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Comment: Re:Bailouts for them, crumbs for us (Score 0) 246

When you have more dollars chasing the same limited supply of goods, prices will rise. This isn't "sociopathic", this is fundamental supply and demand. Lets take a town of 1000 people who all just recived their cheque for $1M, they all decide to go and buy one of the 10 available $100k Telsa's in town. Since there are only supply does not meet demand, prices will rise, even if it's people offering $200k, or $300k or $1M to purchase one of the limited vehicles.

Comment: Re:Yeah... (Score 1) 273

by kellymcdonald78 (#46586499) Attached to: IRS: Bitcoin Is Property, Not Currency
That's ok, the IRS will just get the list from the NSA. Seriously however, many jurisdictions are now requiring exchanges to collect personal information on their clients in order to comply with anti-money laundering regulations. As well, legitimate businesses will track their transactions because the last thing they want is an IRS audit. If Bitcoin continues to grow, expect the amount of regulation around it to grow as well

Comment: Re:Just like where I work ... (Score 1) 172

So in order to force the government to change their procurement processes, all we need them to do is change their procurement processes (to impose the grave consequences needed to drive companies not to bid on anything, so government will change their procurement processes). This would also mean that government procurement would grind to a halt for several years as they develop these new procurement procedures. (Hope their stocked up on pens and paper) There is a difference between advocating that everyone "keep doing everything the same thing" and pointing out the flaws in your simplistic idea to "fix" the problem. I don't think anyone denies that government procurement is a trainwreck,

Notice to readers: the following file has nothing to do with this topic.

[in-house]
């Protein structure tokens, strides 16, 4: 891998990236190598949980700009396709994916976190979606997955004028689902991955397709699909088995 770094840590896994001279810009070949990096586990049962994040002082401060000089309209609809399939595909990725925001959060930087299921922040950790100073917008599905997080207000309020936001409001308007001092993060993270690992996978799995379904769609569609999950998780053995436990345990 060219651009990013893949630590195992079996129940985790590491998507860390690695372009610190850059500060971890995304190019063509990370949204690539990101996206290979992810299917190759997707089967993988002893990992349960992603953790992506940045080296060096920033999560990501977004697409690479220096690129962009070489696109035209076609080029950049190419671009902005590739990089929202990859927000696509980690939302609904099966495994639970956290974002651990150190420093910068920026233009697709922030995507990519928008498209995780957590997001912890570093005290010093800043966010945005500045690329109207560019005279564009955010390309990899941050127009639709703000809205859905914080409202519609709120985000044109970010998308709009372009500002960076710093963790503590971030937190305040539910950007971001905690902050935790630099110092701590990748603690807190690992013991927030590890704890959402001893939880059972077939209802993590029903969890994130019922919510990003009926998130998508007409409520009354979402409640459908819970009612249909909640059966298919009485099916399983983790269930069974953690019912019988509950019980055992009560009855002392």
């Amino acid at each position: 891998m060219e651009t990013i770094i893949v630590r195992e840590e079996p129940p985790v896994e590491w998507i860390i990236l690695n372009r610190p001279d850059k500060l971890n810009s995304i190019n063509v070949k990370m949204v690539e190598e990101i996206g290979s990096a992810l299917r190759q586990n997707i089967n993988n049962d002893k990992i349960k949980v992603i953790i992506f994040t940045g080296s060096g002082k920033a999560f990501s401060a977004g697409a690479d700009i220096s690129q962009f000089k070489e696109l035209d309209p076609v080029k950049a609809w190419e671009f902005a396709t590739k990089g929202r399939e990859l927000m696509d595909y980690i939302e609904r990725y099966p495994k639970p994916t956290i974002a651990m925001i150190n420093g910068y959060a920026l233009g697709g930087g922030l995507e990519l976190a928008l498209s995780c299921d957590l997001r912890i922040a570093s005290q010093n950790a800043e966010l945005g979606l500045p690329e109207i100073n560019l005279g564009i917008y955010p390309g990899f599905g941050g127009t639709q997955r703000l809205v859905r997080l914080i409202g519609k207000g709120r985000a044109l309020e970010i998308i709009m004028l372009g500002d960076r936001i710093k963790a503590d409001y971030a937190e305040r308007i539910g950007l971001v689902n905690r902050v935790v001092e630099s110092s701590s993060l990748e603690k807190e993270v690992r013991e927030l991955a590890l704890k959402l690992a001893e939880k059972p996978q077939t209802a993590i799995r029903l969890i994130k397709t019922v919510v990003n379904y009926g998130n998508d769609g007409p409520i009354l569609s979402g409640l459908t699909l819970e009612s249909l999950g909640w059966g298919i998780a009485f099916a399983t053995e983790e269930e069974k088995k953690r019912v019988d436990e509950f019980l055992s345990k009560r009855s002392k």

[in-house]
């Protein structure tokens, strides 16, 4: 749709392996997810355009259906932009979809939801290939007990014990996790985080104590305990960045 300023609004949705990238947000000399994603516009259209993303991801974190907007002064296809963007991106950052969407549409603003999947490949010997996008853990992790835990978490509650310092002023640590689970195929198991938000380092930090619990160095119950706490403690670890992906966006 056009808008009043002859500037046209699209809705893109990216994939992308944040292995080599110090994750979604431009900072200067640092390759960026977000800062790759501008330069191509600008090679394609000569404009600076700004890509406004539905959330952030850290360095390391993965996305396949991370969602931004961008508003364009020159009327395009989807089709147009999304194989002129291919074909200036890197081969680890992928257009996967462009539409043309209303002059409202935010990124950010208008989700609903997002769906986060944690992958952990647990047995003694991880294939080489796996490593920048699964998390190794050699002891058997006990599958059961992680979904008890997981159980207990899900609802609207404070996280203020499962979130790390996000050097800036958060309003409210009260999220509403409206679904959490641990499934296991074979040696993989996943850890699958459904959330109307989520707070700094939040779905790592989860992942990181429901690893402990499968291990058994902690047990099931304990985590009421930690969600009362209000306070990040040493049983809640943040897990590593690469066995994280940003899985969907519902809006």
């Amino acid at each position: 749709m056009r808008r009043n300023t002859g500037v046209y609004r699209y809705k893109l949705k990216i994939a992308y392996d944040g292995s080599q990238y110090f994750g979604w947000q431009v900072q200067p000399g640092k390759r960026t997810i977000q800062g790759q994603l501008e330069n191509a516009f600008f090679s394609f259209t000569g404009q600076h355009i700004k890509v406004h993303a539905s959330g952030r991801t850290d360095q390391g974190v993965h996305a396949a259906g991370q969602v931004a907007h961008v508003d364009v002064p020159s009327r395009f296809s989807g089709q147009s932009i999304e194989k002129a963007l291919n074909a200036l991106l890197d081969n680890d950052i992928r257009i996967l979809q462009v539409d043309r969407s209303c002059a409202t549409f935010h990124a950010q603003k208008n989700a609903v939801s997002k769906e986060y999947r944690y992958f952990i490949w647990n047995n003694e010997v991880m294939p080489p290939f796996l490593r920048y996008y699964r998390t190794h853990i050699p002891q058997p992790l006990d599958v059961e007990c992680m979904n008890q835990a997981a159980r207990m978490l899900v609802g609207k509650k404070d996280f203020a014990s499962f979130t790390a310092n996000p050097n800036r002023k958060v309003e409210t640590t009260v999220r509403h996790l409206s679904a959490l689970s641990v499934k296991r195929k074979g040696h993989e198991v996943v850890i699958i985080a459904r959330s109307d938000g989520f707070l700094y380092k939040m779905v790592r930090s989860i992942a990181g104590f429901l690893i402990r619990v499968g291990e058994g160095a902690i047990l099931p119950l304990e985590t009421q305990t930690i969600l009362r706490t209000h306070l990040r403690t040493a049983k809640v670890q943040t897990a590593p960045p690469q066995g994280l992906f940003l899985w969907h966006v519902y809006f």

Comment: Re:Just like where I work ... (Score 1) 172

Ahh, so your "solution" is either that no one should bid on a government contract, ever... or, deliver a car with square wheels and no steering wheel.. gotcha "Telling the customer" also doesn't work in government, because you arn't allowed to "talk to the customer". In order to ensure "fairness and transparency" you are only allowed to talk to a procurement officer who knows precicely zero about the project in question (They do however know everything about government procurement procedures and rules). You've also proposed a classic prisoners dillema situation. Sure, if no one bids on any government contract, then eventually someone might try to fix the god foresaken world of government procurement, however if just one person bids, they win the contract. So all we need is perfect collusion between all government contractors not to bid on anything

Comment: Re:Just like where I work ... (Score 2) 172

Obviously you've never been involved in a government contract. Often, one of the biggest reasons for cost overruns is because the government has no clue what they actually want and then change their mind on a daily basis. In some cases the government spends years (yes years) putting together the requirements for an RFP and after submitting several 1000's of pages of response material, interviews, shortlisting, etc, etc, etc. Some company is awarded a contract. Then the fun begins, because most of the requirements are out of date, were written by somone who had no idea what they were asking for, or are missing critical pieces of functionality or details. As a result the requirements gathering starts all over again, and then the costly change order process starts.Then you find out you need to integrate with a 35 year old Wang mainframe that runs some weird esoteric algorithm that no one alive understands. Then they decide your project has to comply with some new reporting requirement that adds hundreds of people years of effort to your project. Your "simple" solution, assuming anyone would ever bid on a contract that could resulting them in "forfeiting their company", would result in the delivery of a car with square wheels, no steering wheel and only capable of running on leaded gasoline, however fully complient with the "terms" of the contract

Genius is one percent inspiration and ninety-nine percent perspiration. -- Thomas Alva Edison